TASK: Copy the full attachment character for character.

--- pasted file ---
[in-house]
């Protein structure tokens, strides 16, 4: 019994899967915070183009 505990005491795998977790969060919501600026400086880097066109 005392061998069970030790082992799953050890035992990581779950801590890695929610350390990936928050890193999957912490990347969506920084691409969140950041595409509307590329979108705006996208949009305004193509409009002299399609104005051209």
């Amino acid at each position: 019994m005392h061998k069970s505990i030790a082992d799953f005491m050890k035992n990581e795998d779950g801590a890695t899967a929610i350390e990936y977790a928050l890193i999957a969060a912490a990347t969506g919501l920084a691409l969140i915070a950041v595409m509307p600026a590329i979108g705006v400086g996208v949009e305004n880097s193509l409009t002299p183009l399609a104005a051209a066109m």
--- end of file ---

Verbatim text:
[in-house]
């Protein structure tokens, strides 16, 4: 019994899967915070183009 505990005491795998977790969060919501600026400086880097066109 005392061998069970030790082992799953050890035992990581779950801590890695929610350390990936928050890193999957912490990347969506920084691409969140950041595409509307590329979108705006996208949009305004193509409009002299399609104005051209």
């Amino acid at each position: 019994m005392h061998k069970s505990i030790a082992d799953f005491m050890k035992n990581e795998d779950g801590a890695t899967a929610i350390e990936y977790a928050l890193i999957a969060a912490a990347t969506g919501l920084a691409l969140i915070a950041v595409m509307p600026a590329i979108g705006v400086g996208v949009e305004n880097s193509l409009t002299p183009l399609a104005a051209a066109m």